Eich, intolerance, and the growing demand for absolutism

There are plenty of reasons to oppose the actions of Mozilla in regard to Brendan Eich, but their enforcement of groupthink didn’t happen in a vacuum. In my column at The Week today, I argue that our political culture has shifted away from debate as a part of citizenship to our total identity — and the rise of absolutism as a result. Don’t think that Mozilla is alone, or that same-sex marriage is the only issue which generates this kind of demand for lockstep thinking:


To be sure, this is not a First Amendment issue, in either speech or religious expression. Mozilla is not a government entity. Employment at Mozilla is not a right to be claimed, but a practical arrangement for mutual benefit. It’s not a legal issue either, since Eich didn’t exactly get fired, even if he left under duress. Furthermore, as some have argued, Mozilla’s board does have a fiduciary responsibility to shield its investors from unnecessary risk, and having a lightning rod for a CEO certainly qualified as one of those risks. (Even if its actions ended up creating much more risk in the long run for the company’s prospects; Mozilla’s feedback site has been dominated by angry messages over the Eich affair.)

No, this is a cultural issue, one that has been brewing for a very long time. As I wrote earlier in the case of forced participation in same-sex weddings, the more we demand outcome-based tolerance, the more we will see the Eichs of this world hounded. Eich didn’t set out to mold company policy around his personal views; in fact, after winning the CEO job, Eich insisted that he would continue and expand policies of tolerance and non-discrimination at Mozilla. But in today’s winner-take-all political culture, that was unacceptable. Eich had to champion “diversity” by proclaiming his support for a politically correct consensus.

My colleague Damon Linker called the activists who demanded this lock-step conformity “gay marriage bigots” in his excellent column on Monday, but that’s not quite the right word, nor the limit of the problem. We are seeing the rise of a new absolutism in our political culture, a demand for total obedience and loyalty rather than an appreciation of different points of view. It’s not limited to same-sex marriage, or even one party. This attitude exists in both parties on issues such as immigration and budget policy. Absolutism comes up from the grass roots that demand complete and total allegiance to their views, as well as down from the heights of Washington, where the president has a terrible habit of declaring that certain debates are “over.”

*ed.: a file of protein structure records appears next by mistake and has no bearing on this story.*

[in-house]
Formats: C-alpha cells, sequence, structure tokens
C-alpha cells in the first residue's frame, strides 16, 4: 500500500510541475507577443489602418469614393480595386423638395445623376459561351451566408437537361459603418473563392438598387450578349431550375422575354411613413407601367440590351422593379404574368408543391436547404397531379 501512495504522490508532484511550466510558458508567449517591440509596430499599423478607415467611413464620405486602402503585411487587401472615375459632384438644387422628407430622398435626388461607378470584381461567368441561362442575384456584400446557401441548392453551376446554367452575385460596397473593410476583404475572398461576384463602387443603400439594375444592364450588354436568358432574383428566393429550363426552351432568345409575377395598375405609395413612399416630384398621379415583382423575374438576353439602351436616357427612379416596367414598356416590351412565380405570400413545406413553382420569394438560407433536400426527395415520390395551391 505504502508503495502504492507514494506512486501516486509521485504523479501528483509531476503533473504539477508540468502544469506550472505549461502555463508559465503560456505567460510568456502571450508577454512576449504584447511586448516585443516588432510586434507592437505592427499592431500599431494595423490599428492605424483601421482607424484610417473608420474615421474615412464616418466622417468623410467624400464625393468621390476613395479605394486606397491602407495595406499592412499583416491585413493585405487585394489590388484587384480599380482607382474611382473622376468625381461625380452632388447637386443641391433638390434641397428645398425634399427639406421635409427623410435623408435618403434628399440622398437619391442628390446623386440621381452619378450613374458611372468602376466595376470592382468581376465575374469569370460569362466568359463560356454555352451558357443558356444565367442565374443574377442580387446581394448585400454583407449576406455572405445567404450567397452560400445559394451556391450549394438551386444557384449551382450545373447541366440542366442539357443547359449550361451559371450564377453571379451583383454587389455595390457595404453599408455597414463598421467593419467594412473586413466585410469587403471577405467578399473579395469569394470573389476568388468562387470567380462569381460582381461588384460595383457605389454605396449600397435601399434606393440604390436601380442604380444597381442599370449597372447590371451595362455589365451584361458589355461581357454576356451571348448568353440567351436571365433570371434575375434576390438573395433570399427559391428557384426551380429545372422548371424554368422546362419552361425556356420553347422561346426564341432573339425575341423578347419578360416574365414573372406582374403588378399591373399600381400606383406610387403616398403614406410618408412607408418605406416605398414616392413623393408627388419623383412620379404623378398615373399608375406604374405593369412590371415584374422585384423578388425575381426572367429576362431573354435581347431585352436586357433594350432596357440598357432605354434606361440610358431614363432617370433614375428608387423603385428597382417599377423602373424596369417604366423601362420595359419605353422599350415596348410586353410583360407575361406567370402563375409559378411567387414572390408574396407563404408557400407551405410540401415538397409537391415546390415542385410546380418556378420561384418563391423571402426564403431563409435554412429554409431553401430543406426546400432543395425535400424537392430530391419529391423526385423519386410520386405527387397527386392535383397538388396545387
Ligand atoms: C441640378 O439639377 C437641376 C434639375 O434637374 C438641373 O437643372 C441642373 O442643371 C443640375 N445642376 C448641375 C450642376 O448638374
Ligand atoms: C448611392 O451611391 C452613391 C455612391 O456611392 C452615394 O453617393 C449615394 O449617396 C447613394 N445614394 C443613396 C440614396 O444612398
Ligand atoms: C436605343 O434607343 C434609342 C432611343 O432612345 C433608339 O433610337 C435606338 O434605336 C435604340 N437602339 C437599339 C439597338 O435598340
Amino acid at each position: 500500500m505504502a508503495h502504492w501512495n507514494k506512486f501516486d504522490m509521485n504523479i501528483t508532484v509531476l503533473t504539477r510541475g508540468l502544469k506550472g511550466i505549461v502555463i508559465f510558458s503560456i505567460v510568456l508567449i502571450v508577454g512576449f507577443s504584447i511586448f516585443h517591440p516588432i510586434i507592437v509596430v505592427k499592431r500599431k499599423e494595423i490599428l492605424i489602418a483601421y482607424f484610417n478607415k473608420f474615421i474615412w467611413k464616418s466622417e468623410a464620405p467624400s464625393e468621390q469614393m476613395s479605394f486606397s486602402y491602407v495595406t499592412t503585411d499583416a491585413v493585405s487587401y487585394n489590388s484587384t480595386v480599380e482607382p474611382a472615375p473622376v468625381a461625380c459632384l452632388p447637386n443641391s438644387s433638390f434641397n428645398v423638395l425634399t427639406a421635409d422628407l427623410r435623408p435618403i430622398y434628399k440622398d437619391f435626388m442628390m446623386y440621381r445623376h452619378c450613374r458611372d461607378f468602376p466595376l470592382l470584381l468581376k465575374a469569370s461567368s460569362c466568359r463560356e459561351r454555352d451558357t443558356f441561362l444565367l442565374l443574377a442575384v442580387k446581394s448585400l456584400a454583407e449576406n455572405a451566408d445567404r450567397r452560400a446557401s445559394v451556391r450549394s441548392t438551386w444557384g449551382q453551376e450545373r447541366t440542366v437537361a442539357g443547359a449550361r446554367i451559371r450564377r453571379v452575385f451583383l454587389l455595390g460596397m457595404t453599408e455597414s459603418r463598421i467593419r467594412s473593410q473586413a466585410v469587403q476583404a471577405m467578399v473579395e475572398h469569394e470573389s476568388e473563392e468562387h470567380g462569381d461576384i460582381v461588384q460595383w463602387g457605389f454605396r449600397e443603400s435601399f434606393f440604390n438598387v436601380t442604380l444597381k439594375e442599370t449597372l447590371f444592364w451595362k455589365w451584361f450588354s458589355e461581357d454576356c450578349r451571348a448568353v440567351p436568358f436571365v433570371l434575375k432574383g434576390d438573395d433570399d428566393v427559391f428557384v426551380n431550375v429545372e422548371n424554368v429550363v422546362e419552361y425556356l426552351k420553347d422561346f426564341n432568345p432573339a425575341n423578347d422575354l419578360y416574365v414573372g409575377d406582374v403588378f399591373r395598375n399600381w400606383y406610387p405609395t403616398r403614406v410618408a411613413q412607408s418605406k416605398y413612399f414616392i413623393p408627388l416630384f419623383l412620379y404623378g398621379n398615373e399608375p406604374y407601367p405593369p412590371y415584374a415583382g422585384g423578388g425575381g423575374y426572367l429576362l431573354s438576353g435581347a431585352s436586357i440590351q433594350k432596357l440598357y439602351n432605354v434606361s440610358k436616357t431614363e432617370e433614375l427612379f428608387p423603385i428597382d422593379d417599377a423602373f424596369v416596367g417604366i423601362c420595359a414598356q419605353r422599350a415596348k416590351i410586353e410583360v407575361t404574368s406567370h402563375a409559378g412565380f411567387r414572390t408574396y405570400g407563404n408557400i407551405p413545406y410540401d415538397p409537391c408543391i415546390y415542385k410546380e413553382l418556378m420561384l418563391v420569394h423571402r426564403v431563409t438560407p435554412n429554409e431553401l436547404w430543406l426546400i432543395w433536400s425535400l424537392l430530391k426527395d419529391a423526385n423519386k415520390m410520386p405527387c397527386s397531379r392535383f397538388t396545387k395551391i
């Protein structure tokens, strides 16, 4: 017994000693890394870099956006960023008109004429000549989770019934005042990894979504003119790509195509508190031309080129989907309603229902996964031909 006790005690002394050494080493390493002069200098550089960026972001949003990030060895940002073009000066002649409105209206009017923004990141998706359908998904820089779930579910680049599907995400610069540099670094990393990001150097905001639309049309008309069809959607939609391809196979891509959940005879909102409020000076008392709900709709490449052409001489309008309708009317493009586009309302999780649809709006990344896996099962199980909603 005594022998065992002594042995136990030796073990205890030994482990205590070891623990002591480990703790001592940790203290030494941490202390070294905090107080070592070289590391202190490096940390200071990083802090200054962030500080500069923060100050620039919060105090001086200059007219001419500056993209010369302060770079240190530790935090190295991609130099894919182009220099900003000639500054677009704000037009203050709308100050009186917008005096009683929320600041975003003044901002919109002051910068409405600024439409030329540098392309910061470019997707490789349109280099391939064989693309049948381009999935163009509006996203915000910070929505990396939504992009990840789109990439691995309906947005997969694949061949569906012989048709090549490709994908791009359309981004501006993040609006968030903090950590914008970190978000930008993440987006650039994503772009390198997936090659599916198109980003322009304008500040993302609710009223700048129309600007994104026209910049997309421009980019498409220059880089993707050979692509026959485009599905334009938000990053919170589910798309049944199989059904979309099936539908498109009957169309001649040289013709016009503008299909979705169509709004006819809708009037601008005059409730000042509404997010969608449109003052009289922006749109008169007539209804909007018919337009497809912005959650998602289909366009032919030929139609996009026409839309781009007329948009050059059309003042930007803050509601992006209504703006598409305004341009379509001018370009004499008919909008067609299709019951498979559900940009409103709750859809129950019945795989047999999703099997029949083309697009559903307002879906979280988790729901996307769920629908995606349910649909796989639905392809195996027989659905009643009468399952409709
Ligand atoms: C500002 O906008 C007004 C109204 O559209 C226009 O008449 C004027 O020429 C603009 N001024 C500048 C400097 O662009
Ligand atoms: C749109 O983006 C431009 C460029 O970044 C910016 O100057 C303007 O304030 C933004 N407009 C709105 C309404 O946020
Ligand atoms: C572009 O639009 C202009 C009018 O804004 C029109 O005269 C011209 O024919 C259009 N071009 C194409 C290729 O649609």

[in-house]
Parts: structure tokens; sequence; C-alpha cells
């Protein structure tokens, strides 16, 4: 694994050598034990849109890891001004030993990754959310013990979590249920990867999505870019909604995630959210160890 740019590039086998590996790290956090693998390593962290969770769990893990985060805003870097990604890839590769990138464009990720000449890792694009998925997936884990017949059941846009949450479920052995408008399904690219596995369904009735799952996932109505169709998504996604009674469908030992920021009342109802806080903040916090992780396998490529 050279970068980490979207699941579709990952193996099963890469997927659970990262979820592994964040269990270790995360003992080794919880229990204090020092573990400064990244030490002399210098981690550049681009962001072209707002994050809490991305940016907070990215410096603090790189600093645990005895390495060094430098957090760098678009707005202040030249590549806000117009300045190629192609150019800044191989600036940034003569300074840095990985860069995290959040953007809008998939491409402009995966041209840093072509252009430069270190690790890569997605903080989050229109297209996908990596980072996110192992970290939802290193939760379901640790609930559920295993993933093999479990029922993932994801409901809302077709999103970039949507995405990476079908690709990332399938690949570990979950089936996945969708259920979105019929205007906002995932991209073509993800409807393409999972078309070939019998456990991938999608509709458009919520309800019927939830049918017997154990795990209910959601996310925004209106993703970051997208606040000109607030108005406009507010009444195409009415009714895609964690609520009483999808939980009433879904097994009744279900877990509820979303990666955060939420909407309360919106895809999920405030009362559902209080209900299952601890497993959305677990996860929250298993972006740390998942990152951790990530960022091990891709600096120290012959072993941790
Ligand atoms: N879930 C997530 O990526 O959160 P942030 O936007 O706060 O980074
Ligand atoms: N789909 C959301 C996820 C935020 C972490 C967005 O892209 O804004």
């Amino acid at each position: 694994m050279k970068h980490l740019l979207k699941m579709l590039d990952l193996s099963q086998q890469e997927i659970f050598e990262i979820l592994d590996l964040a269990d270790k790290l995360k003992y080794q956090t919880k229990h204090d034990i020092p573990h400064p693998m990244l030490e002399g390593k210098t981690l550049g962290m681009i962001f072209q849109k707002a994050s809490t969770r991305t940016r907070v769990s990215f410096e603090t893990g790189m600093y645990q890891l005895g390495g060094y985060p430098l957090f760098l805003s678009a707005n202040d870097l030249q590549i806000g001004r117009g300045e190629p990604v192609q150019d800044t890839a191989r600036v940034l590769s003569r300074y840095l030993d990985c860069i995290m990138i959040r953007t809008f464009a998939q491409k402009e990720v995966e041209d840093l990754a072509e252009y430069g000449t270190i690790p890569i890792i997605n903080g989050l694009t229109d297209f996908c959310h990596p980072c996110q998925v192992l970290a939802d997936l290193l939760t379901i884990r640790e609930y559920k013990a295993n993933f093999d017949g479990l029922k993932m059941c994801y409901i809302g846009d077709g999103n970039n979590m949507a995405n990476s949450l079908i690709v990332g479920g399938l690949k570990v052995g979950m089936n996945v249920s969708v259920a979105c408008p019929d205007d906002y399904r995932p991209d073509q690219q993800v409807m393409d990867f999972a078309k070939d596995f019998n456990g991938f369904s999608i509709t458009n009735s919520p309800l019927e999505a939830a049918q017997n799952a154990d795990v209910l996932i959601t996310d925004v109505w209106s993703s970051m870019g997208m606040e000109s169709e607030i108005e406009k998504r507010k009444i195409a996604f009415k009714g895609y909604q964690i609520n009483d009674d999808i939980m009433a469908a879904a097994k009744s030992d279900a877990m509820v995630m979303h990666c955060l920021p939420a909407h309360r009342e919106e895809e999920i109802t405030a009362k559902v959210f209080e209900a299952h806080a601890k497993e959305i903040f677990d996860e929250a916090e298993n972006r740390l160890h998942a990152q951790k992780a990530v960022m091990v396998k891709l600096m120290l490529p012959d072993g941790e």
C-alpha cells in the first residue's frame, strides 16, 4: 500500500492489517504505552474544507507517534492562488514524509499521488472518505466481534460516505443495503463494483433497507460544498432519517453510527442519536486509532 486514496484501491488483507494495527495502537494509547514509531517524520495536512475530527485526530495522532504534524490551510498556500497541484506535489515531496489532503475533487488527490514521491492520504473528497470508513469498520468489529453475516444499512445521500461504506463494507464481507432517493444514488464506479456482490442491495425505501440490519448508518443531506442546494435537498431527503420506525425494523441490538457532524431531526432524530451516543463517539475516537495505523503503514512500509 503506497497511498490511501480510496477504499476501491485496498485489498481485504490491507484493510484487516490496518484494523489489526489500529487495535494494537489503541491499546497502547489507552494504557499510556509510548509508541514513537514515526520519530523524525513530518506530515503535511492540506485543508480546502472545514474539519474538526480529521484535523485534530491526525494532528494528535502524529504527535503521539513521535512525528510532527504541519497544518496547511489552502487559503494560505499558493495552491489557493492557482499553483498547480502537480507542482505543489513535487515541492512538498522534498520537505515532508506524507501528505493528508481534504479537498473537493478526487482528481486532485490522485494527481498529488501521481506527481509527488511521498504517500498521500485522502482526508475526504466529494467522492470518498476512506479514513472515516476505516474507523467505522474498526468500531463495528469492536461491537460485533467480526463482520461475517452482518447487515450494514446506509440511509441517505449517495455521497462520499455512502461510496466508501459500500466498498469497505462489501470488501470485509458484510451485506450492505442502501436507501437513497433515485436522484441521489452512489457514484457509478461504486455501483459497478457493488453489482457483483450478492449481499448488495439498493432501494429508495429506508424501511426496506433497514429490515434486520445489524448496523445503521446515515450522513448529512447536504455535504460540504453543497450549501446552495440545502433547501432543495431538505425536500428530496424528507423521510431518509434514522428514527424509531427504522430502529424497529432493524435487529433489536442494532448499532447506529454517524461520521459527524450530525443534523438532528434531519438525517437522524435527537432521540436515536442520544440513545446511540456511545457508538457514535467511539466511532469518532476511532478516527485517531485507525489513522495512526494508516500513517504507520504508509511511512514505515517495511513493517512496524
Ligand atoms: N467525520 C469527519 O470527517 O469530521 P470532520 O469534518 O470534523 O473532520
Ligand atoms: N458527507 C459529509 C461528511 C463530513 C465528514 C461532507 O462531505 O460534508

It’s also seen — even more clearly — in the character assassination from the Senate floor from the President’s closest ally on Capitol Hill. Opposition to the ruling clique’s agenda is no longer merely misguided or in need of rebuttal. It’s cause to drive the heretics out of the flock, to declare their dissent “un-American.” Harry Reid shows that this problem goes way beyond Mozilla.

Not that this lets Mozilla off the hook. Its statement that declared its “organizational culture reflects diversity and inclusiveness” while booting out one of its founders over a donation six years earlier to a referendum that won a majority of votes would make George Orwell cringe:

Conformity Is Diversity! Equality For All…Who Agree With Us! Needless to say, it is impossible to claim support for free speech, diversity, and inclusiveness while enabling a witch hunt that drives out supposed heretics. For a company whose products claim to serve an open-web philosophy, that statement is especially egregious. It stands the concepts of tolerance and diversity on their head.

Fortunately, absolutism still doesn’t sell, as Mozilla’s own feedback site demonstrates. The site logged its highest level of negative feedback in its history on Friday, April 4th, but that paled in comparison to what it got yesterday:


Here are a few of the comments from today: